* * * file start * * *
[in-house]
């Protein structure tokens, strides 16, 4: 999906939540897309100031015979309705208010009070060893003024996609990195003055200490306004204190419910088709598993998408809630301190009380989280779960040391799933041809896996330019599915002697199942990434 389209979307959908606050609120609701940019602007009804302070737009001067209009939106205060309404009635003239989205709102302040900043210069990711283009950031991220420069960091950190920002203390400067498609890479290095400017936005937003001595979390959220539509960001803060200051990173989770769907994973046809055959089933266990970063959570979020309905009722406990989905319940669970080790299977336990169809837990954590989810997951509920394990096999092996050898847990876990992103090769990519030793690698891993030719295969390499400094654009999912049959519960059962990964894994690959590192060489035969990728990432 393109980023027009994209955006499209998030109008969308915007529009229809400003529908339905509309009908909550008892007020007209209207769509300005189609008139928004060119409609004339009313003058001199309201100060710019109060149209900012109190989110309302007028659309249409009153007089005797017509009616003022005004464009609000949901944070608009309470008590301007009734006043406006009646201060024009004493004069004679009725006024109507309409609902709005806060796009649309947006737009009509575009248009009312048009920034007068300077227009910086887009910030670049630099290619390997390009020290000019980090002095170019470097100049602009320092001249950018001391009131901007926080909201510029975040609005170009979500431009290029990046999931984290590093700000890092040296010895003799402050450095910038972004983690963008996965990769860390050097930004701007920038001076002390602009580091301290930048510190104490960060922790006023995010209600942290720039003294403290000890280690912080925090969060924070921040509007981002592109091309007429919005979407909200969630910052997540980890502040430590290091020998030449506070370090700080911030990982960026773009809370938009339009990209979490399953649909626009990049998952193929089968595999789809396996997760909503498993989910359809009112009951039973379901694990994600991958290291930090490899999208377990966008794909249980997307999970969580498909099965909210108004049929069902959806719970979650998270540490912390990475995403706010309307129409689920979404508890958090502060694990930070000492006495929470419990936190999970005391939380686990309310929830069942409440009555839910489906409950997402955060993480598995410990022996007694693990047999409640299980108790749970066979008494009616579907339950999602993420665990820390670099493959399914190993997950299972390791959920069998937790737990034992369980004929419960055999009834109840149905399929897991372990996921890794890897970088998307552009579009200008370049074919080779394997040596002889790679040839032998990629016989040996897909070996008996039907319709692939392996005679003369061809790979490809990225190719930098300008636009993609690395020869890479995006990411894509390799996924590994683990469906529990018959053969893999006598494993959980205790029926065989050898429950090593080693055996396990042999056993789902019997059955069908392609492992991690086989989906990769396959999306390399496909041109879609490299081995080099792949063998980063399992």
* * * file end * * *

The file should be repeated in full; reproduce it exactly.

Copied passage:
[in-house]
């Protein structure tokens, strides 16, 4: 999906939540897309100031015979309705208010009070060893003024996609990195003055200490306004204190419910088709598993998408809630301190009380989280779960040391799933041809896996330019599915002697199942990434 389209979307959908606050609120609701940019602007009804302070737009001067209009939106205060309404009635003239989205709102302040900043210069990711283009950031991220420069960091950190920002203390400067498609890479290095400017936005937003001595979390959220539509960001803060200051990173989770769907994973046809055959089933266990970063959570979020309905009722406990989905319940669970080790299977336990169809837990954590989810997951509920394990096999092996050898847990876990992103090769990519030793690698891993030719295969390499400094654009999912049959519960059962990964894994690959590192060489035969990728990432 393109980023027009994209955006499209998030109008969308915007529009229809400003529908339905509309009908909550008892007020007209209207769509300005189609008139928004060119409609004339009313003058001199309201100060710019109060149209900012109190989110309302007028659309249409009153007089005797017509009616003022005004464009609000949901944070608009309470008590301007009734006043406006009646201060024009004493004069004679009725006024109507309409609902709005806060796009649309947006737009009509575009248009009312048009920034007068300077227009910086887009910030670049630099290619390997390009020290000019980090002095170019470097100049602009320092001249950018001391009131901007926080909201510029975040609005170009979500431009290029990046999931984290590093700000890092040296010895003799402050450095910038972004983690963008996965990769860390050097930004701007920038001076002390602009580091301290930048510190104490960060922790006023995010209600942290720039003294403290000890280690912080925090969060924070921040509007981002592109091309007429919005979407909200969630910052997540980890502040430590290091020998030449506070370090700080911030990982960026773009809370938009339009990209979490399953649909626009990049998952193929089968595999789809396996997760909503498993989910359809009112009951039973379901694990994600991958290291930090490899999208377990966008794909249980997307999970969580498909099965909210108004049929069902959806719970979650998270540490912390990475995403706010309307129409689920979404508890958090502060694990930070000492006495929470419990936190999970005391939380686990309310929830069942409440009555839910489906409950997402955060993480598995410990022996007694693990047999409640299980108790749970066979008494009616579907339950999602993420665990820390670099493959399914190993997950299972390791959920069998937790737990034992369980004929419960055999009834109840149905399929897991372990996921890794890897970088998307552009579009200008370049074919080779394997040596002889790679040839032998990629016989040996897909070996008996039907319709692939392996005679003369061809790979490809990225190719930098300008636009993609690395020869890479995006990411894509390799996924590994683990469906529990018959053969893999006598494993959980205790029926065989050898429950090593080693055996396990042999056993789902019997059955069908392609492992991690086989989906990769396959999306390399496909041109879609490299081995080099792949063998980063399992």